Wind penetration level studies on Texas grid stability using synchronized phase measurement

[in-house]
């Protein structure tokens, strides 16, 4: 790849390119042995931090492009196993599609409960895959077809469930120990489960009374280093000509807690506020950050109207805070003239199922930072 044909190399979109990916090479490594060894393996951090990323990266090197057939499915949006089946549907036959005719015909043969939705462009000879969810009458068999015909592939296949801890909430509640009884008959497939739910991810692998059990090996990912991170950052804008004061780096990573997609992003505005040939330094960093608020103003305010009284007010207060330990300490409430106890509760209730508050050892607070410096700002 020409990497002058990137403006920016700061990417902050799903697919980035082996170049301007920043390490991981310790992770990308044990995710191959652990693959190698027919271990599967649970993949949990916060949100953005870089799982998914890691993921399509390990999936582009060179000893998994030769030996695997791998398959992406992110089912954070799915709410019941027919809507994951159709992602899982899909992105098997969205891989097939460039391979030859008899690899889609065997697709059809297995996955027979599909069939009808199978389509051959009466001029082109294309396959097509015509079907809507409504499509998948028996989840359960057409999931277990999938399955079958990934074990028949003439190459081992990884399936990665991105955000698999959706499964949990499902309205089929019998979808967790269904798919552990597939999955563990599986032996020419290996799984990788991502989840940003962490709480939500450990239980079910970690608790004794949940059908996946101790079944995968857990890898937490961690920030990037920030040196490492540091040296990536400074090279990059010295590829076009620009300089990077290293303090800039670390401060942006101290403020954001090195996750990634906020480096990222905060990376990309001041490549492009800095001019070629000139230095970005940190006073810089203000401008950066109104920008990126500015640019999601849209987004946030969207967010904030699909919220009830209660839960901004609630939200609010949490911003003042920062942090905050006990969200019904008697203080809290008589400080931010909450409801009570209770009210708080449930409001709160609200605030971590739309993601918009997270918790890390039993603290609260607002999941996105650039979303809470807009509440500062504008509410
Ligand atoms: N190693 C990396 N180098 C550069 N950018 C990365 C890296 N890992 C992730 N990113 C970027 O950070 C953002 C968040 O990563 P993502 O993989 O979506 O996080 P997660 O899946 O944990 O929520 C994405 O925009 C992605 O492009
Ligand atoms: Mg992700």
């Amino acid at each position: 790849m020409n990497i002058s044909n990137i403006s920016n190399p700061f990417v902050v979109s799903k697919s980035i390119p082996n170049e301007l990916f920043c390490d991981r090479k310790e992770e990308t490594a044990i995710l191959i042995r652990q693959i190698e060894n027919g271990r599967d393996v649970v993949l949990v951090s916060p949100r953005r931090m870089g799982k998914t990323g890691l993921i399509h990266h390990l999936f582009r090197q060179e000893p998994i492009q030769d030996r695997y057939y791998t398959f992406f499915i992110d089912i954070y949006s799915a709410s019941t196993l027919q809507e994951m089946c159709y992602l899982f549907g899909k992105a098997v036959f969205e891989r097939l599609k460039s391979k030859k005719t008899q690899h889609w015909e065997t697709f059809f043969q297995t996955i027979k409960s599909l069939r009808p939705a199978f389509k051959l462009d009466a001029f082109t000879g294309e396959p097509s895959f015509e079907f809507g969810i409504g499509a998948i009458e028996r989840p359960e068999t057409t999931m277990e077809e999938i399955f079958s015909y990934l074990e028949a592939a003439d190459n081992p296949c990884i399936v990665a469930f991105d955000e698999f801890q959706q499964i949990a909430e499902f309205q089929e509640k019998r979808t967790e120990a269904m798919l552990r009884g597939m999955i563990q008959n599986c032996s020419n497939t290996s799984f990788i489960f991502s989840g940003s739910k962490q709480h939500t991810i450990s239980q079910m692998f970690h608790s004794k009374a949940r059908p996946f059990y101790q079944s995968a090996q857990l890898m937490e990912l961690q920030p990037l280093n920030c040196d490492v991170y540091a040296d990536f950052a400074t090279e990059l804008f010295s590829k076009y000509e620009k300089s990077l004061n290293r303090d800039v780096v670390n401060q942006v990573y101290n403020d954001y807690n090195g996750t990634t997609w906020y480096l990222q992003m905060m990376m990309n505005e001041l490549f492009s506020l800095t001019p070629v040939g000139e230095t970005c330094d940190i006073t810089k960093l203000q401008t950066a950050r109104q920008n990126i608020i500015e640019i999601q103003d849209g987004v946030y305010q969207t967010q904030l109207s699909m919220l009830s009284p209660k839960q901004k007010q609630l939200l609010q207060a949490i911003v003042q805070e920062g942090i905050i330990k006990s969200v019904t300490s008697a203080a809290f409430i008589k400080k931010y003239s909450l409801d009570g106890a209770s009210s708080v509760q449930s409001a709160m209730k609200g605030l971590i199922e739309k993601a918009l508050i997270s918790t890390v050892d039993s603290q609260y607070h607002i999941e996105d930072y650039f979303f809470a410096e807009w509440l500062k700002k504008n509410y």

Wind power generation influences on the quality of the power grid. Because wind velocity is consistently changing this change causes unstable wind power generation. Since more wind power is expected to be used in the future, it is crucial to study the influence of the wind penetration level on normalized-damping ratio and damped-resonant frequency. In this thesis three types of calculated data were used to analyze the effect of wind penetration level on the Texas power grid: the percentage of wind power generation in Texas, generator-unit trip damping coefficient, and damped-resonant frequency. The percentage of wind energy was calculated from wind data provided by the Electric Reliability Council of Texas. The damping coefficient and damped-resonant frequency values are the indicators of power system stability and were calculated from synchronized phase data from the Texas power grid. The synchronized phase measurements were collected from the University of Texas at Austin and the wind farm near the Mc-Donald observatory. The data analyzed in this paper were from September 2009 to February 2010. The wind data were correlated to the grid-stability indicators which allowed us to interpret the status of the power grid according to the wind penetration level. When the wind penetration level increased over 11 %, five generator trip events occurred with damping coefficient values ten times higher than those of the regular unit trips. Moreover, during those events, damped-resonant frequency values rose nearly four times higher than the frequency values of other events. The results of this study may lead us to the conclusion that simply increasing the capacity of wind power generation will cause the power system to become unstable, and this will result in low quality of electricity. Therefore, further study is needed to determine the optimum amount of wind power generation without causing instability in the power grid.